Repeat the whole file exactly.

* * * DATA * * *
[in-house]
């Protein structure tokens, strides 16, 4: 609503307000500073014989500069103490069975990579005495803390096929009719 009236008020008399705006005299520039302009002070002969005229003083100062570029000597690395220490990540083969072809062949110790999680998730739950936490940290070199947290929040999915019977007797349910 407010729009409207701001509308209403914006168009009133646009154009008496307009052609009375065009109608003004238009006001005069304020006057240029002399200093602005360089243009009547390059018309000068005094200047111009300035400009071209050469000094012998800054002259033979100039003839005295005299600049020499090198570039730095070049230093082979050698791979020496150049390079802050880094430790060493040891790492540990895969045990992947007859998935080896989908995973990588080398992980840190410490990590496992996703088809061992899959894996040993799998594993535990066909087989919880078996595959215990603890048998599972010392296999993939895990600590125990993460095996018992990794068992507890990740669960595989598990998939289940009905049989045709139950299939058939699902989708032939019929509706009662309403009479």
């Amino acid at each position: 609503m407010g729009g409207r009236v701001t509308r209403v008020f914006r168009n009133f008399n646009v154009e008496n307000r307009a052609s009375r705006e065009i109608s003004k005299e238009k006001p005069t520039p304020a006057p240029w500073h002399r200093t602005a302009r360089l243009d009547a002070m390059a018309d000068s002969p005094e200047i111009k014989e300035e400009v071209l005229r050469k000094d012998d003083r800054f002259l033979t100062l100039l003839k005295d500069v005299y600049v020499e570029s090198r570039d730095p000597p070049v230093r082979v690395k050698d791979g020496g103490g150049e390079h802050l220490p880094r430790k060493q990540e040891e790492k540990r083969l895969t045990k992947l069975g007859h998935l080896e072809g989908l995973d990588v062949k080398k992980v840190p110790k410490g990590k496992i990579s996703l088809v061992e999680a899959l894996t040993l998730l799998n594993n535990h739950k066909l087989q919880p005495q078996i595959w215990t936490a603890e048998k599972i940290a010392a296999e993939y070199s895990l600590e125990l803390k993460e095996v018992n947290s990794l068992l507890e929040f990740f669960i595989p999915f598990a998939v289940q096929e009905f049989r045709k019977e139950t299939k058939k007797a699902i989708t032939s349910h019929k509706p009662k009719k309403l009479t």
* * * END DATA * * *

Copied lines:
[in-house]
């Protein structure tokens, strides 16, 4: 609503307000500073014989500069103490069975990579005495803390096929009719 009236008020008399705006005299520039302009002070002969005229003083100062570029000597690395220490990540083969072809062949110790999680998730739950936490940290070199947290929040999915019977007797349910 407010729009409207701001509308209403914006168009009133646009154009008496307009052609009375065009109608003004238009006001005069304020006057240029002399200093602005360089243009009547390059018309000068005094200047111009300035400009071209050469000094012998800054002259033979100039003839005295005299600049020499090198570039730095070049230093082979050698791979020496150049390079802050880094430790060493040891790492540990895969045990992947007859998935080896989908995973990588080398992980840190410490990590496992996703088809061992899959894996040993799998594993535990066909087989919880078996595959215990603890048998599972010392296999993939895990600590125990993460095996018992990794068992507890990740669960595989598990998939289940009905049989045709139950299939058939699902989708032939019929509706009662309403009479």
């Amino acid at each position: 609503m407010g729009g409207r009236v701001t509308r209403v008020f914006r168009n009133f008399n646009v154009e008496n307000r307009a052609s009375r705006e065009i109608s003004k005299e238009k006001p005069t520039p304020a006057p240029w500073h002399r200093t602005a302009r360089l243009d009547a002070m390059a018309d000068s002969p005094e200047i111009k014989e300035e400009v071209l005229r050469k000094d012998d003083r800054f002259l033979t100062l100039l003839k005295d500069v005299y600049v020499e570029s090198r570039d730095p000597p070049v230093r082979v690395k050698d791979g020496g103490g150049e390079h802050l220490p880094r430790k060493q990540e040891e790492k540990r083969l895969t045990k992947l069975g007859h998935l080896e072809g989908l995973d990588v062949k080398k992980v840190p110790k410490g990590k496992i990579s996703l088809v061992e999680a899959l894996t040993l998730l799998n594993n535990h739950k066909l087989q919880p005495q078996i595959w215990t936490a603890e048998k599972i940290a010392a296999e993939y070199s895990l600590e125990l803390k993460e095996v018992n947290s990794l068992l507890e929040f990740f669960i595989p999915f598990a998939v289940q096929e009905f049989r045709k019977e139950t299939k058939k007797a699902i989708t032939s349910h019929k509706p009662k009719k309403l009479t």